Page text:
FLORENCE, S.C. – Even if Caleb Johnson moves away from Florence, a part of him will always be here.
Caleb modeled for Alex Palkovich, a local sculptor, for the bronze statue of Dr. R.N. Beck and a young patient that stands outside the Francis Marion University Luther F. Carter Center for Health Sciences.
In July of 2015, Palkovich was searching for a young boy to model for the piece. He had found multiple prospects, but none particularly stuck out to him. Then he met 6-year-old Caleb Johnson.
“I saw many very nice figures, but they were all kind of standard. He was so unique,” Palkovich said. “He just put his tummy forward and he chest up and I saw his fantastic face. … He was such a character.”
Palkovich said that over the course of two months, he and Caleb held studio sessions. Caleb would either stand and model or Palkovich would take photos to use when making the clay version of the sculpture. Caleb’s mother, Chrystal Johnson, said throughout the process it didn’t really hit her that her son was being made into a public sculpture.
“It wasn’t until we went downtown to the life sciences building and actually saw the sculpture that it kind of just hit me like, “Oh, my God, this is gonna be here forever.’ He’ll be able to show his kids and his grandkids and his grandkids will be able to show their kids. It was just kind of surreal.”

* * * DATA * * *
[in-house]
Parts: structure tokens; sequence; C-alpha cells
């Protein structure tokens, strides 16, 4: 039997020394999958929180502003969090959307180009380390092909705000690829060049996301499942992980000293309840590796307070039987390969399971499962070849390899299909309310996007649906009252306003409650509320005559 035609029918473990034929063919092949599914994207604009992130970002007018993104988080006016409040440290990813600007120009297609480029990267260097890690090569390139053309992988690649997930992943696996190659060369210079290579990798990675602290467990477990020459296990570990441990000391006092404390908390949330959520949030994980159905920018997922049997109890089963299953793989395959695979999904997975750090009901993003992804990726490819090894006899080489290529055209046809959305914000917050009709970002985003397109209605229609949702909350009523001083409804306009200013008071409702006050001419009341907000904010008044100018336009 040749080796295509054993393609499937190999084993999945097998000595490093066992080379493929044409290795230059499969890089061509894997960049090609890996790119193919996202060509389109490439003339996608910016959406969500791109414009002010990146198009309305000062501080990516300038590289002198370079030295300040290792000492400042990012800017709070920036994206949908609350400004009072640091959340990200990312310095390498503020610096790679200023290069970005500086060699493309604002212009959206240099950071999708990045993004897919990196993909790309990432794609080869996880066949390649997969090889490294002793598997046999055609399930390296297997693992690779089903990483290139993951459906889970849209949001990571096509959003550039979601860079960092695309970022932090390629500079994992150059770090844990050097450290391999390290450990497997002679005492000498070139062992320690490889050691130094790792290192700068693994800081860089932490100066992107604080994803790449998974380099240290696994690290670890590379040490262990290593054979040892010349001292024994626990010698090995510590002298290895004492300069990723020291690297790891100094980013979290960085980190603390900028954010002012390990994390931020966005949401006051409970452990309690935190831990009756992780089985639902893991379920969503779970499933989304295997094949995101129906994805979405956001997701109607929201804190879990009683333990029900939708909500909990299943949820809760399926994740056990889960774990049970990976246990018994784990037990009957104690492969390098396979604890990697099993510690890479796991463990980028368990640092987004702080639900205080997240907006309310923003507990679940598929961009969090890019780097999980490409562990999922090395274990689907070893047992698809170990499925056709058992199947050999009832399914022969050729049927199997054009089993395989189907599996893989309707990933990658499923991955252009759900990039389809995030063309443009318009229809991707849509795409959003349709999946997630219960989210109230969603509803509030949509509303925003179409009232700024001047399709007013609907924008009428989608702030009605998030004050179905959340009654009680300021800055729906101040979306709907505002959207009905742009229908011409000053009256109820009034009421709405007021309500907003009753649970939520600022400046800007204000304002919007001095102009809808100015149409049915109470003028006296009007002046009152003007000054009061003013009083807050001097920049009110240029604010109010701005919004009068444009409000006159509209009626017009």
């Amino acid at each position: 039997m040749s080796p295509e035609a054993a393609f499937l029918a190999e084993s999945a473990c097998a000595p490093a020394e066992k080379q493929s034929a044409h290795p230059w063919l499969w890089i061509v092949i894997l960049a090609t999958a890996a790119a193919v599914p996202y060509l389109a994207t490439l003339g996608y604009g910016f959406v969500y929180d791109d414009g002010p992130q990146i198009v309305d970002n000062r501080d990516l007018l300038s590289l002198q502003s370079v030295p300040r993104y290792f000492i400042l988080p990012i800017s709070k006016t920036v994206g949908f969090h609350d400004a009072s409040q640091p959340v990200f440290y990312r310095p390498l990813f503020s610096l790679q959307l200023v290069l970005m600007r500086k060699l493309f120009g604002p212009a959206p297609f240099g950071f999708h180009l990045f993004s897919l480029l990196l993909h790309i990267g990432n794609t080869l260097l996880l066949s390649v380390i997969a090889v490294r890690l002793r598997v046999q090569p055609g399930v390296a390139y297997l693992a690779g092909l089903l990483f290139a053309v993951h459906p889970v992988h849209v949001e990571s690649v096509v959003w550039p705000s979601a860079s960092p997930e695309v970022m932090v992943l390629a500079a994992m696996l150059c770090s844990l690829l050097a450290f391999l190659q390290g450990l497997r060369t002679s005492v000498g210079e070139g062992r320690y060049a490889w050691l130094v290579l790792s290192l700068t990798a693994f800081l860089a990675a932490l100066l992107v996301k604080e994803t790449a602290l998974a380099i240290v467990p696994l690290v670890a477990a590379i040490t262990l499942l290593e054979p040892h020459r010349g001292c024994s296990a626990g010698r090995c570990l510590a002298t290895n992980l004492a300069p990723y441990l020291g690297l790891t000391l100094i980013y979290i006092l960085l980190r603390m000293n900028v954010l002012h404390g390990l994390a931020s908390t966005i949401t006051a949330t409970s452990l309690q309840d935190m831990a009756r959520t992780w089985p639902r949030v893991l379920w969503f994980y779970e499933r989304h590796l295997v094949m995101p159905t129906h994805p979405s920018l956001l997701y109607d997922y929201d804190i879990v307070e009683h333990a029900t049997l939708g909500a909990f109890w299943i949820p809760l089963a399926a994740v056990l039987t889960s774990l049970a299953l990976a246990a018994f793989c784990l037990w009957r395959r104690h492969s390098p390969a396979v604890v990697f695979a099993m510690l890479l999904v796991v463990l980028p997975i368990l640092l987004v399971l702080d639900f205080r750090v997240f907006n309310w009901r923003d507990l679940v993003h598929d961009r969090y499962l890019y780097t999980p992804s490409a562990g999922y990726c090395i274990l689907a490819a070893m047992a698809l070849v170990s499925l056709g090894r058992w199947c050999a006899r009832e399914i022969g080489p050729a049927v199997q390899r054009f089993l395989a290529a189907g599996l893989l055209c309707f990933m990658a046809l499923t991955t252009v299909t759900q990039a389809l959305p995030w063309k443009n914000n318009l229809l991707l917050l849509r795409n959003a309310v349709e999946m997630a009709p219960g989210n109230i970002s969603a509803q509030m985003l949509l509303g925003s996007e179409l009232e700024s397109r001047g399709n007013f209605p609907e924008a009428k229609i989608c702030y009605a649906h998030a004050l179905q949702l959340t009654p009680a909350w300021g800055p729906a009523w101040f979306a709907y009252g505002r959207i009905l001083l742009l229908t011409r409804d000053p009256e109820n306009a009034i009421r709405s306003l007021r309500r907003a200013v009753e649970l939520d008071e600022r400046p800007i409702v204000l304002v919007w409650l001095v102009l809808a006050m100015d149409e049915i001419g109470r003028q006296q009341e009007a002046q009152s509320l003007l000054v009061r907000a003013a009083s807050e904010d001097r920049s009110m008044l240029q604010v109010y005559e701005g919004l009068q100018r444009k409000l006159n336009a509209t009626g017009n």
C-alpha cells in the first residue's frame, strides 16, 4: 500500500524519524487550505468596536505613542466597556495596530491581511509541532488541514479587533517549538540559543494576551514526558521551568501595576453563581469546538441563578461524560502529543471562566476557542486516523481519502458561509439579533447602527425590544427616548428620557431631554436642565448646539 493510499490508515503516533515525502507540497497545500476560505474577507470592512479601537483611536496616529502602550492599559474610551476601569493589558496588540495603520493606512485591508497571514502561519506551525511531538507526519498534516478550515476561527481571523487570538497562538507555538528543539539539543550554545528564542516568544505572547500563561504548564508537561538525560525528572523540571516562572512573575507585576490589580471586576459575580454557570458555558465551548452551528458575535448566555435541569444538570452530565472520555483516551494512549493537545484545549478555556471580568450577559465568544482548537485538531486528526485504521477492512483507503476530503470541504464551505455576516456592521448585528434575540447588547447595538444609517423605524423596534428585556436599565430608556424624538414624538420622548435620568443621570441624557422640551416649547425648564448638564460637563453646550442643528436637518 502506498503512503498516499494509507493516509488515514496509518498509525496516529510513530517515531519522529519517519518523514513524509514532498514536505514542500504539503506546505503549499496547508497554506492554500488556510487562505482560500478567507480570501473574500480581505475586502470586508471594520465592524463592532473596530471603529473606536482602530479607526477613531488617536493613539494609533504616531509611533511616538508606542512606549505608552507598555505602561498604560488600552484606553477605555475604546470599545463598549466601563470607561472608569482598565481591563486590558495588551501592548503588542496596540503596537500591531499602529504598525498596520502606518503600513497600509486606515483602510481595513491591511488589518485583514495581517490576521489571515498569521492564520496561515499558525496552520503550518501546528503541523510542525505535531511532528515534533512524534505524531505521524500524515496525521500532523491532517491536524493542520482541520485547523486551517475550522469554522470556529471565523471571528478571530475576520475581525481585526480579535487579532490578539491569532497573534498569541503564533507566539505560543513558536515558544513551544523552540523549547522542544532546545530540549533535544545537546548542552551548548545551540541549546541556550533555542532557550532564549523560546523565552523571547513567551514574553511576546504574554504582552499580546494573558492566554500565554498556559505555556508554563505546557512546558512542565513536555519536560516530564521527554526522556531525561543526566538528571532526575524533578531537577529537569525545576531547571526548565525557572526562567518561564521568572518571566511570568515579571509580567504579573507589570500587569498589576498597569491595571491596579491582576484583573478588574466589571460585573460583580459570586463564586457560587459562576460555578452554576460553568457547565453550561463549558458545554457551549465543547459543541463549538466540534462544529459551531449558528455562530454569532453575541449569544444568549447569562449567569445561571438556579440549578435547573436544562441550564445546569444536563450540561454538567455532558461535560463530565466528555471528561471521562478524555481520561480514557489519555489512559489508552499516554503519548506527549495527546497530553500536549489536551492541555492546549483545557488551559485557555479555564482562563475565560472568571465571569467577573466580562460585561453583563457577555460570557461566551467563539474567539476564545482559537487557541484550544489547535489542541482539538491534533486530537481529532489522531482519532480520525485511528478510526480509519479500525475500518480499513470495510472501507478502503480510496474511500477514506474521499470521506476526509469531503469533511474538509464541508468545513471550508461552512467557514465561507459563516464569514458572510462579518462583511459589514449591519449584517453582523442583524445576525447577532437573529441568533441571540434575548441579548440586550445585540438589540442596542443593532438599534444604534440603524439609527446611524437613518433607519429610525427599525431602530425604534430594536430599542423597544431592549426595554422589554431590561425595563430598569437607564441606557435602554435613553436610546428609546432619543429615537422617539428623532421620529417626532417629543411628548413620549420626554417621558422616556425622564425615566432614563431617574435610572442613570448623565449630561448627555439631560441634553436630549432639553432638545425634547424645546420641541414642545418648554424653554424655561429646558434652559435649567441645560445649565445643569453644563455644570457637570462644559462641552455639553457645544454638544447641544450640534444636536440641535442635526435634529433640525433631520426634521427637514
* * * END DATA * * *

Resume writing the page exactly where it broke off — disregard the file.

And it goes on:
Johnson says the opportunity has allowed her to teach Caleb a little about the history of Florence and Dr. Beck’s important role in the community. Caleb also talked to his grandmother, who was one of Dr. Beck's patients.
Beck was the first black physician to have admittance privileges to a white hospital. He was known to treat everyone, even if they didn’t have the means to pay. He was also a civil rights advocate and was heavily involved in community service.
“I think he (Caleb) understands the meaning of the sculpture and what Dr. Beck did for people and how that correlates to the building,” Chrystal Johnson said.
Although Caleb is still very young, this experience has influenced his career goals for later in life.
“I want to be a doctor,” he said while sitting next to the statue. “I want to save people’s lives.”